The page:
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Determination of
Hydrogen Ion in Feminine

An Oral Report By:

Group # 2:
Estiva, Khrisna Ayssa R.
Parungao, Nico Angelo C.
• Measure of the acidity and
basicity of a solution
• Also important in biological
• Feminine wash
Feminine Wash
• The female sex organ
produces lactic acid
maintains the normal pH level
and limits the growth of the bad
any alteration to the pH level
will lead to the development of
bad bacteria and infection
Determination of H+
1. Colorimetric method
 for relatively crude work
 certain natural and synthetic
dyes have colors that depend
on the hydrogen ion
2. Potentiometric method
 more accurate
 Based on measuring the potential
of electrochemical cells without
drawing appreciable current.
 depends on an electrode whose
potential is sensitive to hydrogen
ion concentration
• provide a rapid and convenient method
to determine the activity of a variety of
cations and anions

• Comparison of the potential developed

in a cell containing the indicator
electrode in the analyte solution with its
potential when immersed in one or more
standard solutions of known analyte
Why do we need an empirical
calibration curve?
• Electrode response is related to analyte
activity rather than analyte concentration.

• Activity coefficients are seldom available.

 ionic strength of the solution either is
 Ionic strength is so large that the Debye-
Hückel equation is not applicable
• involves determining the potential of the
electrode system before and after a
measured volume of a standard has been
added to a known volume of the analyte
(Vo+Vstd )1
0 S
=Vo+ CtdV
s s
Standard Hydrogen Ion Solution

Prepare SHIS:
10-1 , 10-2 , 10-3 , 10-4 , 10-5 , 10-6 M
using HCl and 0.5 M KCl

Sample Preparation

5.00 mL feminine wash

0.5 M KCl to the mark

vol. flask
Standard Calibration Method
Measurement of Standard Solution

Immerse H+ ion electrode into standard solution (10-7 M)

Take millivolt reading while stirring

Repeat same procedure using other standards

Prepare a calibration curve from data obtained

Determination of Analyte

Measure potential of feminine wash solution

Determine level of hydrogen ion in the sample

Standard Addition Method
25-mL beaker:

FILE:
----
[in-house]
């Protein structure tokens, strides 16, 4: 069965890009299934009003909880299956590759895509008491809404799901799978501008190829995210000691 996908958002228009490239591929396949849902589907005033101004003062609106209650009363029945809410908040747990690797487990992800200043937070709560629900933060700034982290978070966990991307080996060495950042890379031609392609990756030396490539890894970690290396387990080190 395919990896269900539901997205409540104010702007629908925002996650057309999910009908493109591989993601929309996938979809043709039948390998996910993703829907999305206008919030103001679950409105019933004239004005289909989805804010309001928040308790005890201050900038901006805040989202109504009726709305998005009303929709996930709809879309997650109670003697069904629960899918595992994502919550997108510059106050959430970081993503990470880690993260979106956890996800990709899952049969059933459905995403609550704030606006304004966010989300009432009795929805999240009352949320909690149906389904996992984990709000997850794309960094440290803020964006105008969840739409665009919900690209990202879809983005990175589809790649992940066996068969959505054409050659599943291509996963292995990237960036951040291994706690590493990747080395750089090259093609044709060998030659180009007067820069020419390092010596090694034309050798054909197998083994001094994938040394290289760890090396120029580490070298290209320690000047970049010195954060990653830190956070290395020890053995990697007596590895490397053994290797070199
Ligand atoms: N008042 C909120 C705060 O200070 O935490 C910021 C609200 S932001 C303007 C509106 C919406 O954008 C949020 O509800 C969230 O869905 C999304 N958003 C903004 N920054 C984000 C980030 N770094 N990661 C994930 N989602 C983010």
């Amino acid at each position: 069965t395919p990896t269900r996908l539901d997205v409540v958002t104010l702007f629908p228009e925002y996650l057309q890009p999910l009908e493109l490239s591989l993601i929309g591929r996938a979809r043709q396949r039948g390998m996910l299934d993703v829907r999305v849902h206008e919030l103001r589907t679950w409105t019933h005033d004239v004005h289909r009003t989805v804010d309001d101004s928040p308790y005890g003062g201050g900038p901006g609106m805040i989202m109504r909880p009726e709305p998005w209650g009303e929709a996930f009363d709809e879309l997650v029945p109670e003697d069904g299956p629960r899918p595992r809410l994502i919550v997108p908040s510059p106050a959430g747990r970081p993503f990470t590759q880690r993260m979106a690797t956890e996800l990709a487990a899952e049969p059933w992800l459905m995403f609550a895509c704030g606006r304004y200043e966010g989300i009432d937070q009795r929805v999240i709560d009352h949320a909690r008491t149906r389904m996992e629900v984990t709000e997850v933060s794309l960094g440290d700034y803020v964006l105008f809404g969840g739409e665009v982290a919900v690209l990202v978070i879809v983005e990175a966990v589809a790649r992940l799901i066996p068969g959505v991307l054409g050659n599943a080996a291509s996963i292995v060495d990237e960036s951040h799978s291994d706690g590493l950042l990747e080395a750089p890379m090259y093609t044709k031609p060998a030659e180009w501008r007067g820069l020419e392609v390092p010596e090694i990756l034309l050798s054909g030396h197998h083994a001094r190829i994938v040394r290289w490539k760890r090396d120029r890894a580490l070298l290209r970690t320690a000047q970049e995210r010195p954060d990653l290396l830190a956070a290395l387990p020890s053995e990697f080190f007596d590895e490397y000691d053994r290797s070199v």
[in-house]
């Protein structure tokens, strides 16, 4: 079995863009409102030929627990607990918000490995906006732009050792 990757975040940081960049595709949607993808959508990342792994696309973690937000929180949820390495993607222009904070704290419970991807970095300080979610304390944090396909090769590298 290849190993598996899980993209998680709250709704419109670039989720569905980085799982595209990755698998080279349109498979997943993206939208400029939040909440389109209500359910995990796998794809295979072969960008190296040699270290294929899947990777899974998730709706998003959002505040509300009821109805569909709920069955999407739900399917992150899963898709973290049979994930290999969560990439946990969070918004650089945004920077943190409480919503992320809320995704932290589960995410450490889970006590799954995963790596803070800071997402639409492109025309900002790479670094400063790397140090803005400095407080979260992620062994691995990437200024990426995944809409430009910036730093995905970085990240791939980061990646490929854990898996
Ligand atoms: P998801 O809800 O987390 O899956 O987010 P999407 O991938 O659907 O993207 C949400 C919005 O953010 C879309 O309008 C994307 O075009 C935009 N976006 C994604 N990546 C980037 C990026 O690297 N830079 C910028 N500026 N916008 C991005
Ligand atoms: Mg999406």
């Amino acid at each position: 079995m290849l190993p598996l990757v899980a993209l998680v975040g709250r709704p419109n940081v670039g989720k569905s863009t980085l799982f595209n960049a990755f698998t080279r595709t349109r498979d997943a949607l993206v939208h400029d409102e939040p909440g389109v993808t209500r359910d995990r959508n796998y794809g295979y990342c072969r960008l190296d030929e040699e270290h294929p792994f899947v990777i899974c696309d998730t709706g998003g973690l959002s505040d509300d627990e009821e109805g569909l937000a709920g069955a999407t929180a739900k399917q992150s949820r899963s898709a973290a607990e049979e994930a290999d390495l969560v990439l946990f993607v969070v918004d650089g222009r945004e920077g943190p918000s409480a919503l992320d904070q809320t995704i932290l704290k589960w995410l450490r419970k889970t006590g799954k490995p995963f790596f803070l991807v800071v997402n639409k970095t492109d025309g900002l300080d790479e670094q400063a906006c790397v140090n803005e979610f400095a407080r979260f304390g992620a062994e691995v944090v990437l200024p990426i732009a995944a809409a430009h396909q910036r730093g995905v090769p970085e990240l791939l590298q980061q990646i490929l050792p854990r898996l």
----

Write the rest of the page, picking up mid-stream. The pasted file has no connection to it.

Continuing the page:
beaker 10 mL of the sample solution

Read initial potential while stirring at

constant rate

Add 0.10 mL 10-3 M hydrogen ion

standard solution

Repeat addition of 0.10 mL

and potential reading
Direct Calibration

[H+] (M) Log [H+] E (mV)

1x10-7 -7 -9
1x10-6 -6 -1
1x10-5 -5 8
1x10-4 -4 48
1x10-3 -3 240
1x10-2 -2 304
1x10-1 -1 342
Direct Calibration
Direct Calibration

At E=99mV
Standard Addition
E2 − E1
(Vstd + Vo )10 S
= Vo + CstdVstd

Volume E (mV) x y
[H+] (mL)

0 99 0 10
0.1 111 1x10-4 15.1933

0.2 118 2x10-4 19.4704

0.3 120 3x10-4 21.0459

0.4 117 4x10-4 19.188

0.5 119 5x10-4 20.7368

Standard Addition
Standard Addition
• High percent errors in both
– Direct calibration – 24%
– Standard addition – 16%
• Although high, standard
addition is more reliable
• Matrix effect

• Instrumental
• Human
• Alkaline Error
– The pH glass electrode responds very selectively to hydrogen ions (H+).
However, there is a small interference caused by alkaline ions,
particularly sodium ions (Na+) but also to some extent lithium ions (Li+).
This effect, called the alkaline error, increases with increasing pH values
(pH > 9), higher alkaline concentrations and increasing temperatures.

At high pH value the hydrogen ion activity is low and the sodium ions
replace the hydrogen ions in the outer gel layer of the glass membrane.
As a result, a pH value that is lower than the actual value of the sample
solution will be measured. Under extreme conditions the glass membrane
responds only to sodium ions.

In order to minimize the contribution of alkaline errors, pH electrode

manufacturers use special glass membranes for electrodes that are used
to measure high alkaline values (high pH). The composition of the glass
membrane will, to a large extent, determine the electrode's response time
and its sensitivity to ions other than H+. However, there is no types of
glass membrane currently available that has zero alkaline error. Some
error will always exist.
• Acid Error
– At very low pH values acid molecules are absorbed by the
gel layer leading to a decrease in the hydrogen ion (H+)
activity in the gel layer. The pH measurement, therefore,
shows a higher pH value than the actual value of the
measured solution. This is according to the definition of
pH, if the hydrogen activity decrease the pH value

The acid error changes very little with temperature and is

only relevant for very low pH values. Usually below 1.00
pH. Fairly uncommon applications. However, for these
situations, you can get measuring electrodes with
membrane glasses having specifically low acid errors.
• Potentiometry can be used to
determine pH of feminine
• Both methods can be used to
determine pH of feminine
– Standard calibration is better